Host: Koordarrie Station
Written by Kristie de Pledge – Manager, Koordarrie Station.
Last week my Au Pair and I took the children into our local town. Our youngest child was still suffering from a hacking cough, which had been troubling her for some time now. I had taken her to another doctor in another town a few weeks before, but after trying the treatment prescribed to me by that doctor, still no improvements in my poor bub’s cough. A cold that had appeared in the last week has not helped at all.
So we booked the appointments, which included some time at the School of the Air for my oldest child, so she could do school work with her teacher and attend the ‘Air Lesson’ on the other side for once.
Getting ready for a town trip, hundreds of km’s away with three children is no easy feat. Staying overnight makes the trip much less hectic and is usually what I try to do.
These larger regional towns of Carnarvon and Karratha are both 400km from our homestead. With the rainfall, our main access road is not accessible at the moment. It means trying to get out of the property via various station tracks and the night before we left to go to Carnarvon, we had received 3ml and where we needed to go had had 5ml on top of 30 only five days ago! So with car packed and ready to go, trailer attached . . . we set off from Koordarrie before dawn.
I am very thankful Rory was driving, as it was wet and muddy! We took it very slowly and made our way along the windmill tracks fairly easily at first. But as we got closer to the boundary gate, the obvious higher rain fall next door was evident everywhere. We had to stop some metres back from the gate to get a run up through the potential bog hole, which very conveniently was all around the gate!
Quite stupidly, I was wearing town clothes, which of course I didn’t want to get muddy. The smarter move would have been to put normal work clothes on and pack the town clothes away till we got through the station roads. Anyhow we kept creeping along the roads, the clay pens were fine, though we drove through water, the ground is harder and the water sits on top. Driving through the country that we call ‘crab hole’ country which is sticky, muddy, soft ground, very very rough when dry and very very boggy when wet, was rather hairy. The old land cruiser lived up to her reputation though and we kept going, just!
Long story short . . . what would normally take 40 minutes, took us nearly two hours! Once we arrived at the next homestead, I made a call to the school to let them know of our delay and that student/teacher time might have to be tomorrow morning. The doctors appointment was not till that afternoon, so we were going to make that okay.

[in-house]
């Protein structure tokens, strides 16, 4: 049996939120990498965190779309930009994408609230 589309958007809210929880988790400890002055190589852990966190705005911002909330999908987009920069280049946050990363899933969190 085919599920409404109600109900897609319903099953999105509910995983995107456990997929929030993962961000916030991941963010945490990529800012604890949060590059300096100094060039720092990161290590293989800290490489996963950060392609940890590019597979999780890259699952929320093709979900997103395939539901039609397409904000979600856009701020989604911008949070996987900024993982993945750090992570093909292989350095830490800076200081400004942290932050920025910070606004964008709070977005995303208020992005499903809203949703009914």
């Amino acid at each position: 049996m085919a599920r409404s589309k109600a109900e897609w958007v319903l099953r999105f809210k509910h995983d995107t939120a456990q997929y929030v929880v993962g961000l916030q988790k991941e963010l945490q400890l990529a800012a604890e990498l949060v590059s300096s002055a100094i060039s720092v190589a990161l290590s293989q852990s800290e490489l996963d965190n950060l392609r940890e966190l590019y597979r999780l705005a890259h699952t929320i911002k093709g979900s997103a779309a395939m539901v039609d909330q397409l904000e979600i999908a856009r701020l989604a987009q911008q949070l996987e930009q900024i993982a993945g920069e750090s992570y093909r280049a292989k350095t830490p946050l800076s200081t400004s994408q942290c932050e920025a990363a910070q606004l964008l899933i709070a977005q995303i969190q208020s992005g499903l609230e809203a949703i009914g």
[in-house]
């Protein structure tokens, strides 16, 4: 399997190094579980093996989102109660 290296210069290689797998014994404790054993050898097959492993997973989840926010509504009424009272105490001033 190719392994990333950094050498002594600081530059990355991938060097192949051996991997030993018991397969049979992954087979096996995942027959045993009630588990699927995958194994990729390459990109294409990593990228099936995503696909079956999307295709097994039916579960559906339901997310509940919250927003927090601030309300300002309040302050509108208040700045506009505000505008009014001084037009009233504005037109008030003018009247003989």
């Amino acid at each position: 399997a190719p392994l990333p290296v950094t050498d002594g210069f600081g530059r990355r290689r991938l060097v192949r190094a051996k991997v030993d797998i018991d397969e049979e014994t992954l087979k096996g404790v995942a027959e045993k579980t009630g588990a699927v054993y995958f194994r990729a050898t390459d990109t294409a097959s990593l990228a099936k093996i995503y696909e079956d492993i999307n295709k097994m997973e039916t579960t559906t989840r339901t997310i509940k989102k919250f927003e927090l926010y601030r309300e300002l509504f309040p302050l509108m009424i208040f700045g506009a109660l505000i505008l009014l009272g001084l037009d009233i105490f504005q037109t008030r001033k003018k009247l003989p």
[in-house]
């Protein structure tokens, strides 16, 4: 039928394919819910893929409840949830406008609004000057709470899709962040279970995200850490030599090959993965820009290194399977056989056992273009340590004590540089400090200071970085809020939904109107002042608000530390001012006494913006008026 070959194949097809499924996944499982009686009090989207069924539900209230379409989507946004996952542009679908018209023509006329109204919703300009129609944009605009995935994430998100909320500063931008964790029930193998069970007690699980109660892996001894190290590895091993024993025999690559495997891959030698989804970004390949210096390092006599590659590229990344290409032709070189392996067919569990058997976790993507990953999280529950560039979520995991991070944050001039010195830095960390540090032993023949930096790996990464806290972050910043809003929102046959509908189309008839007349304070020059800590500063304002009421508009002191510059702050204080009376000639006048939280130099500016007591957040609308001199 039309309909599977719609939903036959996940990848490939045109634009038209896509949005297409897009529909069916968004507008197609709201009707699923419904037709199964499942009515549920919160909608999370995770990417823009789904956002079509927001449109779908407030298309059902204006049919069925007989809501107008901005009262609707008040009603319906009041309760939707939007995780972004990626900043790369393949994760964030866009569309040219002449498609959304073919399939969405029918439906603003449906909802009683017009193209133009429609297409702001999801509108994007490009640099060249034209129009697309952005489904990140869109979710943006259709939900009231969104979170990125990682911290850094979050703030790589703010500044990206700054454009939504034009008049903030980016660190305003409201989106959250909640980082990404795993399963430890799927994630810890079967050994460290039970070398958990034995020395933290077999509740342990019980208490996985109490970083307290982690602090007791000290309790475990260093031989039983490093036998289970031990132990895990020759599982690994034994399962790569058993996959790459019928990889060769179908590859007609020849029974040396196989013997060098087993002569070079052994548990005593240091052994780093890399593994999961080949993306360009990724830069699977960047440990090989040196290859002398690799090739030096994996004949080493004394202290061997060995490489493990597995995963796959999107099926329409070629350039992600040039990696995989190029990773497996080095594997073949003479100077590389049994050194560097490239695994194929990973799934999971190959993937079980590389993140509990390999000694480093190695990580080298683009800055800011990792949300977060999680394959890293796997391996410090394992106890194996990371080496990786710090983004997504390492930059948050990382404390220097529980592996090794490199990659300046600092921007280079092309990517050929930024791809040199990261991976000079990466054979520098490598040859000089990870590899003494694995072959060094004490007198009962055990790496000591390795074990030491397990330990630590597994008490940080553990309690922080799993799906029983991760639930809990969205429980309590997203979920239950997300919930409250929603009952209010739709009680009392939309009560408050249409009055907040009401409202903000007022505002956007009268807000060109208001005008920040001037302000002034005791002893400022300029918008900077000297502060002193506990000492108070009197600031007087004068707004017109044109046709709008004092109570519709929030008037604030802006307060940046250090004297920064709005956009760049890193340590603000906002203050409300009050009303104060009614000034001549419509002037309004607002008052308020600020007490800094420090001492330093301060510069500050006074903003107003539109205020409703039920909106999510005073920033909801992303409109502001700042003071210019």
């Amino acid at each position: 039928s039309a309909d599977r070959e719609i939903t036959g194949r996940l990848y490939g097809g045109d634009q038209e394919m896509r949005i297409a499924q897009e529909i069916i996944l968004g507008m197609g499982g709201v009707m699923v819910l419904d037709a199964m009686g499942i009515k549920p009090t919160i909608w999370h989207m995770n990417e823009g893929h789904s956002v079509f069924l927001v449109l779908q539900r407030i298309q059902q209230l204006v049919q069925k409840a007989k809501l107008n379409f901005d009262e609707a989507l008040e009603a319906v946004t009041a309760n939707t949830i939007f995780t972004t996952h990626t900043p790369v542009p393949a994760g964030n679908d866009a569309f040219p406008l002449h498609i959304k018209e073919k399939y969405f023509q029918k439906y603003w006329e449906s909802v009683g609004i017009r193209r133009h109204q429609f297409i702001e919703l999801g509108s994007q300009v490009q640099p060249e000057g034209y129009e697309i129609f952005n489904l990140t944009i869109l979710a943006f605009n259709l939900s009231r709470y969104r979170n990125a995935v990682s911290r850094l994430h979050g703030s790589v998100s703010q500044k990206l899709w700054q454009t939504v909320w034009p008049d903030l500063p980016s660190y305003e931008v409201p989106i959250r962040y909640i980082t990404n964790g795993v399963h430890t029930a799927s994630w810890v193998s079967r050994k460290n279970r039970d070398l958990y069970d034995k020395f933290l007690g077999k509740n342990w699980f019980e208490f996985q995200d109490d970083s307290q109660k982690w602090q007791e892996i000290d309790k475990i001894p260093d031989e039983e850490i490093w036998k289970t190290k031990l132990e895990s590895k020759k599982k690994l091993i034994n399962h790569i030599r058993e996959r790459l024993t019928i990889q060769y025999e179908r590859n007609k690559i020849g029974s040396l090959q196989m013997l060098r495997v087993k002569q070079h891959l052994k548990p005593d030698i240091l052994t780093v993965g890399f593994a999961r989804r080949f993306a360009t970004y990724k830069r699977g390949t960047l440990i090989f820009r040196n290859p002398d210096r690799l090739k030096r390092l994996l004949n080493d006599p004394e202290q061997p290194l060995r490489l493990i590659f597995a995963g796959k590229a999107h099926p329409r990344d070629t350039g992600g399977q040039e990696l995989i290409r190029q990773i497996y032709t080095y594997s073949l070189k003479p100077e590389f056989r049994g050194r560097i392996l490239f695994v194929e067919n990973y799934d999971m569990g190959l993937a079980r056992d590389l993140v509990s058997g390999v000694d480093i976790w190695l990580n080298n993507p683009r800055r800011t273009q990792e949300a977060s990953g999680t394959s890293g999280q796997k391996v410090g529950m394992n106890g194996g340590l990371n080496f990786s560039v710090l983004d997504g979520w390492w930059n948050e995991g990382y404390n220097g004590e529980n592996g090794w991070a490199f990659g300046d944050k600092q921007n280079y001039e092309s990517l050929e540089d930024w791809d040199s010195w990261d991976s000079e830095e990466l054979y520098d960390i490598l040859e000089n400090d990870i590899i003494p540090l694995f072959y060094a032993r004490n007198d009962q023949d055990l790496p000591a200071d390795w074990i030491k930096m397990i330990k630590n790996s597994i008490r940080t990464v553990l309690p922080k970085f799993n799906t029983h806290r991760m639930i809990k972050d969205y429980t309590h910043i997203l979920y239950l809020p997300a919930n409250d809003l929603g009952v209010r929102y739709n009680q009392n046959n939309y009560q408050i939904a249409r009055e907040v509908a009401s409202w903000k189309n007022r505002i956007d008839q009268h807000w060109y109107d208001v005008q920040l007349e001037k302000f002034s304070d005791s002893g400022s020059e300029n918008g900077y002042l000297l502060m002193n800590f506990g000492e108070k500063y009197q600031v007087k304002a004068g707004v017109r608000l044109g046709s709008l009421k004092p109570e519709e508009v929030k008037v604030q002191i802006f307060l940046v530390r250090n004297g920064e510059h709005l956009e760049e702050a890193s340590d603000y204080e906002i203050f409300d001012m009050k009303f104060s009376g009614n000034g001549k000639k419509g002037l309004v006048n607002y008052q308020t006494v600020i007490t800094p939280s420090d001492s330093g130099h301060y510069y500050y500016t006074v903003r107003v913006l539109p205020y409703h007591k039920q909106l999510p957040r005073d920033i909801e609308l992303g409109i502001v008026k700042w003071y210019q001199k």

Off we toodled down the highway. It was lunch at the time of arrival, so we had a bite to eat and I took the kids to the park for an hour or two whilst Pippa, my Au Pair, attended her own doctors appointments. This was great fun to begin with. We zoomed on the flying fox, climbed the nettings. Then my almost four year old son informs me he needs to do a poo. No worries, I take his hand and we head to the public toilets right there. Uh oh, they are not open for use yet.
Stress levels start to rise and I very firmly tell him to not let his poo out just yet. I think of possible back up plans . . . reminding him as I do not to let it out, please! He looks at me sideways and heads for the sand around the playground . . . “Mum, I’ll do it on the sand”. NO!
At home this would be acceptable, if there is no other option, they can just go do their business in the dirt somewhere. I would then bury it beyond the house yard in the surrounding bush. But it’s not okay today!! I muster the other two and we all hold hands and head to the pub several hundred metres down the road, praising my son for his self control and reminding him we are not at home and right now its not a good idea to go to the toilet on the pathway! We make it there, he does his business and it’s a happy ending to a potentially disastrous story.
Youngest child attends her own doctor appointment and is prescribed different treatment, which has worked very well and her cough is gone, thank goodness!
We complete our other town jobs of collecting other items, like motorbikes sent to town for fixing, oil, small mechanical parts, mail, more socks for little feet, and trackies for fast growing children. After settling into our room for the night, we treat ourselves to some Chinese takeaway for dinner. Yummmy!
The next day, eldest daughter is dropped off at the school for her morning session with the teacher and I am so proud of her, it’s kind of strange but nice as well to see her attending the same primary school that I did.
We do more jobs, which included buying some beautiful fresh produce from a plantation. Chocolate covered strawberries and bananas complete our homeward bound trip and once again we hit the road.
A quick stop at another station to drop off something we borrowed off them on the way, and we arrive home in the dark five hours after departure at around 7.30 pm.
A long day and everyone is tired, but my kids just constantly amaze me with their general acceptance of this is the ways things are and we just get on with it. It’s not easy for them to be strapped into their car seats for hours on end.